2014 Toyota Highlander AWD XLE Interior. Click image to enlarge
Originally published February 11, 2014
Review and photos by Jeff Wilson
Competition creates better products for consumers. Okay, so this isn’t a major revelation for anyone with a bit of common sense, but it seems to apply to segments of the auto industry more than almost anywhere else.
Consider the compact and family car segments. Every year several new or dramatically updated entries are released to the motoring public that seem to leapfrog the previous generation’s style and substance.
Like many of my colleagues, I’m not really a big fan of SUVs and crossovers. I’d prefer to have a vehicle that doesn’t compromise handling and braking due to excess weight and a taller centre of gravity. A compact sporty wagon – maybe with all-wheel drive – could suit every one of my small family’s motoring needs. [Let me guess, a manual transmission is a must, and hey, while you’re at it, let’s make it a diesel…. –Ed.]
Not everyone agrees with me (and in fairness, if you’ve produced a team of children and have large pets, you’d need more space), so mid-size crossover SUVs continue to sell well. This is where that competition thing comes into play again.
Just last month Autos.ca gathered together seven major competitors in the three-rows-of-seats group of CUVs and discovered just how badly the manufacturers want your money spent on their offering. The top two choices – the Nissan Pathfinder and Hyundai Santa Fe XL – are new within the past year. Each of these offers an all-wheel-drive model powered by a V6 (in our comparison we tested the Pathfinder Hybrid, but a V6 is standard equipment, and the better value) and featured up with leather, sunroof, heated seats, navigation and a solid reputation for quality for less than $40,000.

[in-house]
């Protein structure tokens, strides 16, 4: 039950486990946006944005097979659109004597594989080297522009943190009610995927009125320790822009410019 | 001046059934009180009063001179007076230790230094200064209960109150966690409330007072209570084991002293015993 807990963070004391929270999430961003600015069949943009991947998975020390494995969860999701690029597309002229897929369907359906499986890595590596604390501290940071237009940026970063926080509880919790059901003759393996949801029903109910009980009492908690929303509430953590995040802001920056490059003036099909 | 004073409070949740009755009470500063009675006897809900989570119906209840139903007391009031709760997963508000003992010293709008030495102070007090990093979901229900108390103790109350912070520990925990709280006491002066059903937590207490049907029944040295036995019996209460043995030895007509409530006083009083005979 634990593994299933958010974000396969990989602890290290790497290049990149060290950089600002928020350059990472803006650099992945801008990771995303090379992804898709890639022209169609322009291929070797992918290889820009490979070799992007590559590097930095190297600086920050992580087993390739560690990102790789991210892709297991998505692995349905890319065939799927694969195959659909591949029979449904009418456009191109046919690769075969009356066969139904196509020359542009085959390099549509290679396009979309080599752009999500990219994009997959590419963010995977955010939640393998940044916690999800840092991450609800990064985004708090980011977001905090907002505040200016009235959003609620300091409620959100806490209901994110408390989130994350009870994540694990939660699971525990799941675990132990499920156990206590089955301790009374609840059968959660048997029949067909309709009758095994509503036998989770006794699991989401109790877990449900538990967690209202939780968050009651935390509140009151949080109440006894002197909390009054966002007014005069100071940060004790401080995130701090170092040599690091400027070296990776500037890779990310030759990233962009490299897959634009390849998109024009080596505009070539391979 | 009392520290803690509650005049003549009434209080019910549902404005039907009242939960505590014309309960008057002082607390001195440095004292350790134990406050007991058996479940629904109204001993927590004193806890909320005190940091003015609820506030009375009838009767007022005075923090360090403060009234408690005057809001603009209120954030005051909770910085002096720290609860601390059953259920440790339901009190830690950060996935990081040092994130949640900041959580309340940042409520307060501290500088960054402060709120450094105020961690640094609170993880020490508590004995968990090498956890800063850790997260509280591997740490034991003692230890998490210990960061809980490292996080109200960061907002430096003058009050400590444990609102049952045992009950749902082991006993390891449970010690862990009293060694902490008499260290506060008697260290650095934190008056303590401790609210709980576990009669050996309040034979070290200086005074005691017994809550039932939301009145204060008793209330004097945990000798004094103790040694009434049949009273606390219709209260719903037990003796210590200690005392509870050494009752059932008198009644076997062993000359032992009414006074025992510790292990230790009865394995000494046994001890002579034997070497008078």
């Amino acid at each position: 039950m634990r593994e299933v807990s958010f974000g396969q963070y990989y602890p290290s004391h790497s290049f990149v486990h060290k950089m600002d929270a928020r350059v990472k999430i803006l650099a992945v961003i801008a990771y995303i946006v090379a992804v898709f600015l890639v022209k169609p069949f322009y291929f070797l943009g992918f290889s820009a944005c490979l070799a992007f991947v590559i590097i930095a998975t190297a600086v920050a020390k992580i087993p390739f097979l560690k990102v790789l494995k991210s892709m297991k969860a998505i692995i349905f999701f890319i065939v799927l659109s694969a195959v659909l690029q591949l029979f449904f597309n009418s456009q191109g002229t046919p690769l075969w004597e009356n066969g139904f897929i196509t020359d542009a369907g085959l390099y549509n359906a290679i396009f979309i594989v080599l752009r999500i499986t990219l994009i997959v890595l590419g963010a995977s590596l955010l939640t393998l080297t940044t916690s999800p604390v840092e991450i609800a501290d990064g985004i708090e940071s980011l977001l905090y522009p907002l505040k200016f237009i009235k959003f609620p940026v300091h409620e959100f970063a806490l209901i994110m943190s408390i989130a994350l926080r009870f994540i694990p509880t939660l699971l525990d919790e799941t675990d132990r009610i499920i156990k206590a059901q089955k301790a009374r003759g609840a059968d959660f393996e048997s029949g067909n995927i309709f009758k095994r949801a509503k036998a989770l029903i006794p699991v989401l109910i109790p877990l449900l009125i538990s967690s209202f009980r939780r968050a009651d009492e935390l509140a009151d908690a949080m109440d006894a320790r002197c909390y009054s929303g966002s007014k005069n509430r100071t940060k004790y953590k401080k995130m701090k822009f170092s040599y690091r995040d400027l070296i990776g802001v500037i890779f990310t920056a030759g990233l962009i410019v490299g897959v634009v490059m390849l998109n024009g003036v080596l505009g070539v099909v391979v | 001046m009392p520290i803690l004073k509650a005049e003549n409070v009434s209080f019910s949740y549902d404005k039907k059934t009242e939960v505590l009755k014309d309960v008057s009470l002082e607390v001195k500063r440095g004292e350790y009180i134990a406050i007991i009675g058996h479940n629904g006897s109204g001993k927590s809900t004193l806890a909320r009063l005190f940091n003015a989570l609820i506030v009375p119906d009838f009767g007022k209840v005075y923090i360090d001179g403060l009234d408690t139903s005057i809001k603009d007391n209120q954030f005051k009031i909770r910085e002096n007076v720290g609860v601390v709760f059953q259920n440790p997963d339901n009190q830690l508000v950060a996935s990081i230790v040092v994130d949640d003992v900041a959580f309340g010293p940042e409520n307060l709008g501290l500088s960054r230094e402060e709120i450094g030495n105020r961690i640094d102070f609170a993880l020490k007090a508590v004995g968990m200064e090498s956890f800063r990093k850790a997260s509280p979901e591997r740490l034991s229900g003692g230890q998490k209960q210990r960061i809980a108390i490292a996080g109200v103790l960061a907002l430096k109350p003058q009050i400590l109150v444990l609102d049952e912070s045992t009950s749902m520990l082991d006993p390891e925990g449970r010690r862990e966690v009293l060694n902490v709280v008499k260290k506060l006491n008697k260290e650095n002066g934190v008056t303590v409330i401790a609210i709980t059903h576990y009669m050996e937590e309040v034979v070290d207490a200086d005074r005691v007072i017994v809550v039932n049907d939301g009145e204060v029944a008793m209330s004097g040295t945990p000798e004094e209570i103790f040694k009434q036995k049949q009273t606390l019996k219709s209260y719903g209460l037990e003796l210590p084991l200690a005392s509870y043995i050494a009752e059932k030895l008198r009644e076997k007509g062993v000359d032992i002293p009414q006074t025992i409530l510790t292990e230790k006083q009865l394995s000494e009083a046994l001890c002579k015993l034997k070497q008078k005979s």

2014 Toyota Highlander AWD XLE. Click image to enlarge
Here we are only a month later with a new combatant ready to tussle with those excellent family machine choices: Toyota’s Highlander AWD XLE at a list price of – you guessed it – under $40,000.
The Highlander is propelled by a carryover 3.5L V6 engine (the inline-four is no longer offered, but a hybrid drivetrain, unsurprisingly, will be). With 270 horsepower and 248 lb-ft of torque, the Toyota’s engine splits the difference between the Nissan (260/240) and the Hyundai (290/252) and has no trouble motivating the big crossover.
What is new for 2014 is the transmission. A new electronically controlled six-speed automatic with sequential manual shifting replaces last year’s five-speed and facilitates improvements in fuel efficiency and acceleration for the Highlander.
Although front-wheel-drive Highlanders are also still available, our test vehicle was fitted with Toyota’s Dynamic Torque Control all-wheel-drive system. This setup continuously monitors driving conditions including speed, throttle angle, steering angle and yaw rate to distribute the necessary torque front to rear. Favouring a FWD format until slippage is detected, the torque delivery can vary from 100:0 to 50:50, with the driver being able to monitor the distribution via a graphic on the LCD screen between the speedometer and tach. I found this novelty particularly interesting when I put the Highlander’s AWD system to the ultimate grip test on an extremely icy parking lot.
The Dynamic Torque Control system now also features both a “Snow” mode and “Lock” mode for crawling over particularly unpleasant surfaces. That said, serious off-roaders probably shouldn’t give up their FJ Cruisers or 4Runners just yet.